3 ways to make your own garden compost

October 9, 2015

Looking for good quality compost without the expense of purchasing a fancy composter or pre-made compost tea? Here are three ways to create your own at a fraction of the cost.

3 ways to make your own garden compost

Make a low-cost kitchen composter

You'll be more likely to compost kitchen scraps if you have a composter that's closer to the kitchen sink than that pile way out in the garden. But judging by the glossy gardening catalogues, you'd think you have to spend a pile of money as big as a compost heap to get a good kitchen composter.

Instead, you can easily make your own inexpensive version:

  • Head down to a supermarket or home store to pick up a 115-litre (30-gallon) plastic garbage can
  • To make the can compost-ready, use a power drill with a125-millimetre (1/2-inch) bit, or a hammer and a large nail, to punch holes in it
  • Starting near the bottom of the garbage can, place the holes10 centimetres (four inches) apart in a ring around the side of the can
  • Then move up the side of the can15 centimetres (six inches) and drill a new ring of holes. Continue this pattern until you reach the top of the garbage can
  • Put a few drainage holes in the bottom too
  • Place the can outside your house in a location convenient to the kitchen and on the way to the garden
  • Use a bungee cord with hooks at each end to secure the lid against scavenging animals, and turn the contents at least once a week

Brew your own compost tea

What's compost tea? It's a liquid that's formed by steeping compost in water until the resulting brew is rich in nutrients and beneficial microbes. More versatile to use than compost, the tea can be used to feed plants of all kinds, replacing expensive fertilizers.

Garden stores will sell it to you, and numerous machines can be purchased to brew the tea, but it's easy to make your own with a few basic supplies:

  • The simplest method is to suspend a cheesecloth bag of rich organic compost in a bucket of water or a watering can for two to three days
  • Carefully remove the bag and its contents, then use the brew to feed your plants immediately

Brew a better compost tea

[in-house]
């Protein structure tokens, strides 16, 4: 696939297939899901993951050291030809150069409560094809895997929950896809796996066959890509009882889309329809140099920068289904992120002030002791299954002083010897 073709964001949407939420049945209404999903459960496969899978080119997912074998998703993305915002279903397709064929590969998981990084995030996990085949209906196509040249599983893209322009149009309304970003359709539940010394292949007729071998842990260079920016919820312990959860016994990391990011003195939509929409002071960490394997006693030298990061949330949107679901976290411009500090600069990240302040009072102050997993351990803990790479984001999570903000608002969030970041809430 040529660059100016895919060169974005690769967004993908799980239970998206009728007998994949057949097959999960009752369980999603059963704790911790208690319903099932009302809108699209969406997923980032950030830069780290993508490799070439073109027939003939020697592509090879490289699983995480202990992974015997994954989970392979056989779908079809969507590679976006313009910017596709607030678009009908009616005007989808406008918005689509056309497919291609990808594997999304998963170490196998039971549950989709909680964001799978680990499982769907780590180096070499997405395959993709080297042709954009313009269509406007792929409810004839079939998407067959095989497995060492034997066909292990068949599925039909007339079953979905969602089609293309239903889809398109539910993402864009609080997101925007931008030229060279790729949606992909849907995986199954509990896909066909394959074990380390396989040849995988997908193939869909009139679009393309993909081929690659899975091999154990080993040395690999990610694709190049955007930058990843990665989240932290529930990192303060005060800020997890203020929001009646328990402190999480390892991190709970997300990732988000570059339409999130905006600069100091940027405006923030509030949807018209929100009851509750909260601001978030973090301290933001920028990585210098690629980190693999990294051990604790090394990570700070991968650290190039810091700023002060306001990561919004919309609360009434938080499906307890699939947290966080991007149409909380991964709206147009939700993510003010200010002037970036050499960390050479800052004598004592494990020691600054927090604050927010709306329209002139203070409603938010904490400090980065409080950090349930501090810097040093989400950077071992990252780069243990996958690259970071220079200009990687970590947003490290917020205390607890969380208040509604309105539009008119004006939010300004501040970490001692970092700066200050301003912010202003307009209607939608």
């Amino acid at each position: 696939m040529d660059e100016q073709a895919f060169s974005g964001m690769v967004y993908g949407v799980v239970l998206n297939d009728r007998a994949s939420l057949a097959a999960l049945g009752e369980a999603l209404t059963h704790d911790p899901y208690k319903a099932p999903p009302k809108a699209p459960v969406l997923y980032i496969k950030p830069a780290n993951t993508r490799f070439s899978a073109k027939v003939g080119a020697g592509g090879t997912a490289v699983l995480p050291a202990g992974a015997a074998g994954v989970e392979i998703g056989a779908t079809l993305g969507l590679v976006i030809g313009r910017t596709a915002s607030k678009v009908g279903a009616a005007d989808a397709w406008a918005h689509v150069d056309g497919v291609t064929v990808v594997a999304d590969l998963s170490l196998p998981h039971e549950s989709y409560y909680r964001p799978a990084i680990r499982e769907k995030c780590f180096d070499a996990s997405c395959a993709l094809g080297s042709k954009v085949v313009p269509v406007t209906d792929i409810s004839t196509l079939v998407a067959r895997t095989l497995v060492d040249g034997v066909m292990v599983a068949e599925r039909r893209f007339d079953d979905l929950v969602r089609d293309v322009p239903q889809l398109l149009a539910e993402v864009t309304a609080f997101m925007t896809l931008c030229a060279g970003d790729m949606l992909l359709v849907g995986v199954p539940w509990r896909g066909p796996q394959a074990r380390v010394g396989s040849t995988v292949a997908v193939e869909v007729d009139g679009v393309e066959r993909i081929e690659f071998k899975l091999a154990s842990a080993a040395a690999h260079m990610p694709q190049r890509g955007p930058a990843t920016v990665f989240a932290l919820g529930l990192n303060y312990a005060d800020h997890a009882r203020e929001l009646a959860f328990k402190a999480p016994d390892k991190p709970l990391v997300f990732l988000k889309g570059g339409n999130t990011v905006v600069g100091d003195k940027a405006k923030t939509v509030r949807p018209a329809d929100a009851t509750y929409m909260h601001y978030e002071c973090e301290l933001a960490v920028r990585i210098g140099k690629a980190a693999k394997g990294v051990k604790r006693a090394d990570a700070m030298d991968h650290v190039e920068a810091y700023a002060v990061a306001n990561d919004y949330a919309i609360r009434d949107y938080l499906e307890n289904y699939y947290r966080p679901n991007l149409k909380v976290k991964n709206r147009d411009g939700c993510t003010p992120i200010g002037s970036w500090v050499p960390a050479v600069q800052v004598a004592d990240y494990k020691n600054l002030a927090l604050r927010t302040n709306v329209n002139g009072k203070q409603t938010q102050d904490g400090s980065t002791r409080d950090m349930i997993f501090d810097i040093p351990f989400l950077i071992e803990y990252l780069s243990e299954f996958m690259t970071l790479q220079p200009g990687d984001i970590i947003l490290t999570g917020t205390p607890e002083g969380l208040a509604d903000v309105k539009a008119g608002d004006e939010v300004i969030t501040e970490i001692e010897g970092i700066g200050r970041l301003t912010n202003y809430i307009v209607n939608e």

You'll get far more microbial growth — and thus more benefit for your garden — if you take a few additional steps:

  • Microorganisms will only grow if they get an adequate supply of oxygen, and an aquarium pump and hose are just the ticket to deliver it
  • Get a 19-litre (five-gallon) plastic bucket and place it near an outdoor electrical outlet
  • Attach one end of the plastic hose to the aquarium bubbler, and place the other end in the bottom of the bucket. Fill about one-fifth of the bucket with rich compost
  • Now fill a second bucket with water and let it stand overnight to let the chlorine in the tap water dissipate. Otherwise the chlorine will kill the microorganisms in the compost
  • Add the chlorine-free water to the compost, filling the bucket to within 15 centimetres (six inches) of its rim. Then add 30 millilitres (two tablespoons) unsulfured molasses to the mix as food for the microbes
  • Turn on the aquarium pump so it bubbles through the mix, and let it brew for two or three days, stirring occasionally
  • When you're ready to use it, strain the tea through cheesecloth into the second bucket and return the solids to the compost heap. Apply the tea to plants immediately

Creating your own garden compost doesn't have to be expensive or complicated. Follow these suggestions and soon you'll be throwing that gardening catalogue, with its expensive composters, into your homemade recycling pile.

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